Monitoring your credit score is a good idea. Not only does it allow you to catch potential fraud or errors, but it also helps you build a better understanding of what types of activities cause your credit score to go up or down. Learning what lowers your credit scores can help you make better financial decisions to avoid pitfalls and keep your score high.

What lowers your credit score

There are a number of factors that can lower your credit score. These include:

High credit utilization: Your credit utilization is a comparison of the credit you’re currently using compared to the total amount available to you. For example, if you have a credit card with a $500 credit limit and a $300 balance, your credit utilization is 60% (your $300 balance divided by the $500 total credit limit). The higher your credit utilization rate, the more of a negative impact it will have on your credit score. According to Experian, you should aim to keep your credit utilization rate under 30%.

Late payments: Your payment history is a good indicator of how trustworthy you are to pay future debts on time. If you’re late by more than 30 days on a payment, it will end up on your credit report. Creditors don’t like to see a history of late payments, so too many of these will seriously bring your credit score down.

Short credit history: You may have heard of the term “building credit,” which refers to opening and using accounts over a long period of time to establish a history of good credit. If you just recently began to build credit, your credit score won’t be as high as those with a longer credit history. Even if you haven’t done anything wrong, having a short credit history will lower your credit score until you establish a few years of responsible behavior.

Lack of diversity: Your credit score is influenced by a wide range of different account types like credit cards, student loans and mortgages. Credit agencies like to see a mix of accounts to show that you can responsibly repay various types of debt.

Recent activity: If you’ve recently opened new credit accounts and/or there are several hard inquiries on your credit report, your credit score will take a temporary hit. Creditors consider you riskier if you’re taking on too much debt at once. Try spacing out the amount of time between applying for new accounts to keep your credit score stable.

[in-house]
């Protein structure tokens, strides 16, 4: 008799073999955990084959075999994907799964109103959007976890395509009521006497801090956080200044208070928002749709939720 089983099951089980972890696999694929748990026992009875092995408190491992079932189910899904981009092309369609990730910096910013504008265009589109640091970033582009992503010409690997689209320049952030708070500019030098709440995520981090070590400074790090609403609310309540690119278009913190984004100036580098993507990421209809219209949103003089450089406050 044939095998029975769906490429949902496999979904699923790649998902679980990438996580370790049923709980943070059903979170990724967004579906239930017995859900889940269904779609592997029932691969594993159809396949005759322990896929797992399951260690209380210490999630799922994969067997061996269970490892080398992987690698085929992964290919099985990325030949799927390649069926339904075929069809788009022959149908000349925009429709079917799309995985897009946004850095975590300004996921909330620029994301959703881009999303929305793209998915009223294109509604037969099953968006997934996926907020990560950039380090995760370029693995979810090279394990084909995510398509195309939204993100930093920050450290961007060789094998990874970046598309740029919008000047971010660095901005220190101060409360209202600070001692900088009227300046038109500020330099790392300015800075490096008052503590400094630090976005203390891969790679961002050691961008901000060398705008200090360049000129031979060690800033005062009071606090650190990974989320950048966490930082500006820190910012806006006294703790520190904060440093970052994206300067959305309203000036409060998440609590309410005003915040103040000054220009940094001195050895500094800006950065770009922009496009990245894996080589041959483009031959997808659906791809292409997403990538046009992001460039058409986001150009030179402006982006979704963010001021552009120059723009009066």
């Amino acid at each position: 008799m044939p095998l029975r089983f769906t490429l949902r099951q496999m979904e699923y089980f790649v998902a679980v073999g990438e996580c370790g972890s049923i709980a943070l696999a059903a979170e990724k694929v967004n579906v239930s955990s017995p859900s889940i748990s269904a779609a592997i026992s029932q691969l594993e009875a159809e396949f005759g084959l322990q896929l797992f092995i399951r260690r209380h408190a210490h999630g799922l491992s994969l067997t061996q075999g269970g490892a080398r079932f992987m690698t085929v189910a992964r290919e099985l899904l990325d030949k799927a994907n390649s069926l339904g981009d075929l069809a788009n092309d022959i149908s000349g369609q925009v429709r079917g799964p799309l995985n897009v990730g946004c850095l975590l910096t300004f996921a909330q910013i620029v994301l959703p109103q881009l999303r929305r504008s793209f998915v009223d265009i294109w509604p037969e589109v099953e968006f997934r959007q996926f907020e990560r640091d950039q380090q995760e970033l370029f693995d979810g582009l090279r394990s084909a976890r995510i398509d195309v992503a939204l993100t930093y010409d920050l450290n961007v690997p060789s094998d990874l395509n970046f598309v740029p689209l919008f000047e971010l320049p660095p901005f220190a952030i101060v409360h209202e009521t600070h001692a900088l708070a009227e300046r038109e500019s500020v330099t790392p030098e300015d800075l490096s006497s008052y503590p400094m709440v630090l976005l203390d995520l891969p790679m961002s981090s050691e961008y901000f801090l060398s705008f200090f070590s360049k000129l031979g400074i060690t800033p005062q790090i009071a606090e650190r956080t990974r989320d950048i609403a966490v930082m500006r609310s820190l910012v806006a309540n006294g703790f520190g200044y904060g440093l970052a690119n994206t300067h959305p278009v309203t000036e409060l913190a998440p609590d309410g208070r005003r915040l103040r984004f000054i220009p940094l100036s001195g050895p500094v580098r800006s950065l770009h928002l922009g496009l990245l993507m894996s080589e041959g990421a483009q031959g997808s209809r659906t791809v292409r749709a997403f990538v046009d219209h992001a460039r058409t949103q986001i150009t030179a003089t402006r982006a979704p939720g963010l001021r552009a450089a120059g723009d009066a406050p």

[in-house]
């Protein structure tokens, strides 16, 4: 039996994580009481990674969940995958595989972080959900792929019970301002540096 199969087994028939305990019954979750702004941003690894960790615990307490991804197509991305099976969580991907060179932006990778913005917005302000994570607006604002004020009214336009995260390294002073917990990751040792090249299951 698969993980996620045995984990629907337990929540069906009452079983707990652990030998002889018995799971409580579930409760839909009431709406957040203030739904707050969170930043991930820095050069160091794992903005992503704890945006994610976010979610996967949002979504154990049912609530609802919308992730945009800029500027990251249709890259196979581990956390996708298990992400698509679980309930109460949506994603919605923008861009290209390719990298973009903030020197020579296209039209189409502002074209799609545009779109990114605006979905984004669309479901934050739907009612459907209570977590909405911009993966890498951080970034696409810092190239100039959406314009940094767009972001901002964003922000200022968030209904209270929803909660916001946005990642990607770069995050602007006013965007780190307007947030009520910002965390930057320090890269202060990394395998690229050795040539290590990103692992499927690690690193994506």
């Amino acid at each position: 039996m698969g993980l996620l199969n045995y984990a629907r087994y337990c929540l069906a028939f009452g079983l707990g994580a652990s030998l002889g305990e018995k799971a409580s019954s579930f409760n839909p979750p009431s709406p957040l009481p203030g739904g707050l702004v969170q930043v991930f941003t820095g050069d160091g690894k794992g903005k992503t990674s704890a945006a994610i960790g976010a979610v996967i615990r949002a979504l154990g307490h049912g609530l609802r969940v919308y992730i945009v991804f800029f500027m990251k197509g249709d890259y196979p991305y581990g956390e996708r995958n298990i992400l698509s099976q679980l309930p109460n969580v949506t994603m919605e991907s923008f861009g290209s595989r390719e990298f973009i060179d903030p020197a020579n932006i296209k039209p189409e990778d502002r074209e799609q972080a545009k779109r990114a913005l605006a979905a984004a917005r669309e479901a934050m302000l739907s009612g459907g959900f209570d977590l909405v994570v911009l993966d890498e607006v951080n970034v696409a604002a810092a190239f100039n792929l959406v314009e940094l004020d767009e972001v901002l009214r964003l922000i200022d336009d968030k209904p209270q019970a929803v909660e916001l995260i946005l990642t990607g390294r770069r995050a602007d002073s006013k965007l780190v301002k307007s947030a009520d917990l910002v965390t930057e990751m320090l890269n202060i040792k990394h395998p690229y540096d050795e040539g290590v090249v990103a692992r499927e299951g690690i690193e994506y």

Account closures: Just like opening too many accounts at once impacts your credit score, closing your old credit cards can also cause your credit score to go down. This is because your average credit history goes down when older accounts are closed, while your credit utilization ratio goes up due to a diminished total available credit. Both factors will lower your credit score.

Falling behind on rent: You might not think your monthly rent payment will affect your credit scorebut it can. Your landlord can opt to report you to the credit bureaus if you fall behind. While this probably won’t happen if you’re late by a few days, it’s certainly a possibility if you develop a pattern of failing to pay rent to your landlord.

Unpaid medical bills: Medical bills are an unexpected burden that can cause otherwise financially healthy individuals and families to go into serious debt. If you’re hit with a major medical bill that you can’t pay, it could eventually end up in collections, causing your credit score to take a dive. Avoid this scenario by negotiating an affordable repayment plan.

Bankruptcy: Sometimes, filing for bankruptcy is the only option for those who find themselves in serious debt. But taking this action will have significant lasting effects on your credit score. A bankruptcy will stay in your credit report for up to 10 years and can keep your credit score low for that long.

Knowing what lowers your credit scores is an essential part of taking control over your financial health. Keeping your credit score as high as possible will help you get the best interest rates and terms on all types of loans. You’ll also have a better chance of getting approved for the best credit cards on the market.